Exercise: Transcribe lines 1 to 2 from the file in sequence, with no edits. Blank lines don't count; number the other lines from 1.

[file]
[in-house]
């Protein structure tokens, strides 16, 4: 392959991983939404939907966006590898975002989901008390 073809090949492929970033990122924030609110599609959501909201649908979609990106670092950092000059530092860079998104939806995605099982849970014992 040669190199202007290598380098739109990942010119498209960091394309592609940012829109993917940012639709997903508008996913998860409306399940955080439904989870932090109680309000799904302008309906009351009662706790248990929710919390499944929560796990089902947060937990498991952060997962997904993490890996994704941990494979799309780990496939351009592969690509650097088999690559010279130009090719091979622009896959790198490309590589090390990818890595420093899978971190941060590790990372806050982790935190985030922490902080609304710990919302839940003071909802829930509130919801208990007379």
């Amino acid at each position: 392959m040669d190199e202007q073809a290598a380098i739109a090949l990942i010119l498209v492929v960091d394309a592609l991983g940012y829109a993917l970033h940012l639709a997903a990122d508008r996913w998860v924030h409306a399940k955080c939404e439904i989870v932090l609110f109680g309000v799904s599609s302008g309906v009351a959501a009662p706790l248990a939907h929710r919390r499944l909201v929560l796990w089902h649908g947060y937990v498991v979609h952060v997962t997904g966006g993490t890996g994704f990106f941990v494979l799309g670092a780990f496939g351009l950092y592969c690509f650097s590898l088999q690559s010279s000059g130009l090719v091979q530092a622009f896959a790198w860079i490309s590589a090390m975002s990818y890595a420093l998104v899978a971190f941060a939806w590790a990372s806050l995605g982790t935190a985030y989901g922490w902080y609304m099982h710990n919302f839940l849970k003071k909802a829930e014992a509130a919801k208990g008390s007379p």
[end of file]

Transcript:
[in-house]
């Protein structure tokens, strides 16, 4: 392959991983939404939907966006590898975002989901008390 073809090949492929970033990122924030609110599609959501909201649908979609990106670092950092000059530092860079998104939806995605099982849970014992 040669190199202007290598380098739109990942010119498209960091394309592609940012829109993917940012639709997903508008996913998860409306399940955080439904989870932090109680309000799904302008309906009351009662706790248990929710919390499944929560796990089902947060937990498991952060997962997904993490890996994704941990494979799309780990496939351009592969690509650097088999690559010279130009090719091979622009896959790198490309590589090390990818890595420093899978971190941060590790990372806050982790935190985030922490902080609304710990919302839940003071909802829930509130919801208990007379």